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Posted on: September 21, 2023, 08:32h. 

Last updated on: September 21, 2023, 08:32h.

France still doesn’t legally allow online casinos, but its lawmakers aren’t letting that stop them from limiting how the segment might work. In particular, legislators this week discussed how to create a legal framework for games based on Web3 technology.

French Senators participate in a legislative session
French Senators participate in a legislative session. Lawmakers are discussing legislation that could open the door to Web3 digital casinos. (Image: Blogspot)

The “SREN” bill, which the Senate approved in July, would define a new framework for Web 3 games. These are games based on digital assets such as non-fungible tokens (NFTs) that take advantage of the decentralized nature of Web3, a new form of the World Wide Web that uses blockchains and token-based solutions.

The latest measure, only one portion of SREN, addresses NFT provider Sorare and similar platforms for exchanging digital trading cards. This new framework seeks to control how they operate and place limitations on their capabilities.

At the same time, some have viewed it as a possible avenue for legal Web 3 gambling. By offering NFT winnings, companies could offer gambling without being subject to France’s current position on online casinos.

Politicians Weigh In

SREN, which attempts to regulate and secure almost the entire digital space, has been the subject of several dozen amendments. Almost all political parties have introduced their own takes on the legislation, and the topic of regulated NFTs has caused considerable turmoil.

The legislation, in its current form, would legally allow what France is calling “games with monetizable digital objects,” or Jonum, for its French acronym. However, Jonum would also possibly create a loophole that would open the doors to online casinos that could use NFTs as payouts.

NFTs share the same decentralized technology as cryptocurrencies. Therefore, opponents, including some land-based casino operators, view the language as approval of crypto-based casinos.

Among the points of concern with the legislation are the protection of minors and the fight against money laundering. On these two points, lawmakers introduced updated language to SREN that will enforce gambling controls, and the National Gaming Authority (ANJ, for its French acronym) will have oversight.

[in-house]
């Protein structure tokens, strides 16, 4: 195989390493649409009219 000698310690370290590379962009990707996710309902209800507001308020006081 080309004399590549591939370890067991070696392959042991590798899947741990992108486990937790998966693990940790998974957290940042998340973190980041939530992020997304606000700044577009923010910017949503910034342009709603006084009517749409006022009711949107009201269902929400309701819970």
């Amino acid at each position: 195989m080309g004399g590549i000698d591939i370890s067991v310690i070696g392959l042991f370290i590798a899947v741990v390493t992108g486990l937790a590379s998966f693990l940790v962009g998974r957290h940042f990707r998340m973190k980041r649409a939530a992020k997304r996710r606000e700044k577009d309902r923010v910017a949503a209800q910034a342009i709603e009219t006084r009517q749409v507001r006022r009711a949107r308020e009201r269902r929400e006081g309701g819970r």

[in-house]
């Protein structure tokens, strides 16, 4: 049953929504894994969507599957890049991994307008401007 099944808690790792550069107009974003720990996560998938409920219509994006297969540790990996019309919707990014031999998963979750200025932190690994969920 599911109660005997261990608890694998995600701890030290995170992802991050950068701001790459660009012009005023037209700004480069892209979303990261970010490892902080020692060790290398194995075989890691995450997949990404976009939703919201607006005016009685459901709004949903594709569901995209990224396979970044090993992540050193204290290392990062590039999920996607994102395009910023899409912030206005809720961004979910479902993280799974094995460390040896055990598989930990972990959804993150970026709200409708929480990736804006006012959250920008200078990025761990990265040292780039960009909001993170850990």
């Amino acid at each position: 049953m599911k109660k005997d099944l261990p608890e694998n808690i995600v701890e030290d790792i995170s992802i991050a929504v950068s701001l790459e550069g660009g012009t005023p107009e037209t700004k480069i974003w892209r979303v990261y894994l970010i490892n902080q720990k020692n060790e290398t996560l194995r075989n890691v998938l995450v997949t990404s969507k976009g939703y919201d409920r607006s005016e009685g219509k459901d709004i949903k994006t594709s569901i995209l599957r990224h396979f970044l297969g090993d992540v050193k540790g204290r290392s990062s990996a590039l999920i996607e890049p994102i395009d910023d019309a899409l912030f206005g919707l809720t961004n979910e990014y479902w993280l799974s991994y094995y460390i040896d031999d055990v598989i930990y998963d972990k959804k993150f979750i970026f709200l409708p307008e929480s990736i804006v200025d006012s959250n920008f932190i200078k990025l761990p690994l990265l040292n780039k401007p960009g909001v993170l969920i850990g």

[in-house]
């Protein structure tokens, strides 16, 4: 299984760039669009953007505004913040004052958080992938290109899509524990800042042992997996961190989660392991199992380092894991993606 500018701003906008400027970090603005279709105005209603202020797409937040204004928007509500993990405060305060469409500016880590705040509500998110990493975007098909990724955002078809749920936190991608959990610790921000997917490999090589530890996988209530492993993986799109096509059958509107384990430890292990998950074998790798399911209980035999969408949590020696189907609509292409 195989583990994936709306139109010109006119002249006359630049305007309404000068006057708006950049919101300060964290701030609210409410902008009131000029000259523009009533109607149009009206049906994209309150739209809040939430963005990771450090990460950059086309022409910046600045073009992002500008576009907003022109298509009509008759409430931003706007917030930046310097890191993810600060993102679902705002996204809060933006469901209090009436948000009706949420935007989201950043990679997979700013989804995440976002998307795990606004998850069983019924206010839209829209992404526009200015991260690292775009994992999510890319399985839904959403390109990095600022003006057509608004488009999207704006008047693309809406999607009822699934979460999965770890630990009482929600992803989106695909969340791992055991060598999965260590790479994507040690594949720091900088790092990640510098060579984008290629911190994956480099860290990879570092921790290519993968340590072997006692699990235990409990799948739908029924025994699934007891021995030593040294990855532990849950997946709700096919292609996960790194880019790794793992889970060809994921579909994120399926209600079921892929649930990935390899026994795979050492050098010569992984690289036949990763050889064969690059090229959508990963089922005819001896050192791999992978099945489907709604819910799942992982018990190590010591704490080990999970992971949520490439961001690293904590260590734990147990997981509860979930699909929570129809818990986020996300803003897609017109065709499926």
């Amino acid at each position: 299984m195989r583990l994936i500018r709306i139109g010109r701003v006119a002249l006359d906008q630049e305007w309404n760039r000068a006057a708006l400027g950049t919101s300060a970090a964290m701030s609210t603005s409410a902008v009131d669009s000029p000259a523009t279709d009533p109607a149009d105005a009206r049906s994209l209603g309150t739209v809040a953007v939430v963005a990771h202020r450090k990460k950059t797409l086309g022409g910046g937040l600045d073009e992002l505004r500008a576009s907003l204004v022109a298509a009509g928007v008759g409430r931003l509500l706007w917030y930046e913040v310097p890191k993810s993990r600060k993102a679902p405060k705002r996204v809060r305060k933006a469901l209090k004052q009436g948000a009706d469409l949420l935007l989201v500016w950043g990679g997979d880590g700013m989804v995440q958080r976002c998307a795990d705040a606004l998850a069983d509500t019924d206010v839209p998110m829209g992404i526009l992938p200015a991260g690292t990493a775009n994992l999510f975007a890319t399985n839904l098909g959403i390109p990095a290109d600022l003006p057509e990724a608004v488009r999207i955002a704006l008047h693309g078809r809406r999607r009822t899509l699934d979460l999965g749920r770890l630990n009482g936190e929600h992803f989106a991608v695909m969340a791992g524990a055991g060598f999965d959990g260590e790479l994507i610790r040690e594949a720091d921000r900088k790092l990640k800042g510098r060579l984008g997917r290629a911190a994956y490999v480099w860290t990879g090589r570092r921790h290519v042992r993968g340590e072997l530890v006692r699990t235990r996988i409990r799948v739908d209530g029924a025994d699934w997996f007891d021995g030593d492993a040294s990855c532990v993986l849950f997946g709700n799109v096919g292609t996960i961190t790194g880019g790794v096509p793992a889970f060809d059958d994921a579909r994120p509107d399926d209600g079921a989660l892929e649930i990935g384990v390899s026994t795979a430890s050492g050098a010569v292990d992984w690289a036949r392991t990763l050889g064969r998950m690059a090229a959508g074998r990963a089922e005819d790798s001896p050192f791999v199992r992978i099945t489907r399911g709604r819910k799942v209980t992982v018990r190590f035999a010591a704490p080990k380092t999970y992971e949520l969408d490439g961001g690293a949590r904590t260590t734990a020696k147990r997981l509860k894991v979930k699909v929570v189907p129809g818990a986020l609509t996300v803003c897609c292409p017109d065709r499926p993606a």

Some lawmakers have fought to remove the text from SREN; others want to classify Jonum as gambling. There are others who believe it’s time to put the debate to rest and finally legalize online casinos.

Casinos Not Happy

Currently, only land-based licensed casinos can operate in the digital space, according to French law. However, they mostly don’t out of fear of losing the revenue streams at their physical properties.

When renewed discussion on SREN began last week, the casino operators were caught by surprise. Two industry trade groups, Casinos de France and the Association of French Independent Casinos, chastised the government because they weren’t invited to participate in the discussion.

The groups believe that Jonum represents an entry point into the national market for illegal online casino operators to flourish even more. Afjel, the French online gaming association, recently reported that the illegal online gambling segment is worth €1.6 billion (US$1.7 billion), €200 million (US$212.8 million) more than sports betting.

Conversely, according to industry data, casinos generate nearly €400 million (US$425.6 million) in revenue for the communities they serve. They also provide €1.5 billion (US$1.6 billion) in tax revenue for the country each year.

The trade groups called their absence from the discussion an “inexplicable oversight.” SREN will come under scrutiny in October in the National Assembly. Between now and then, casino owners will likely work overtime to get lawmakers on their side and continue to express their anger at not being included.

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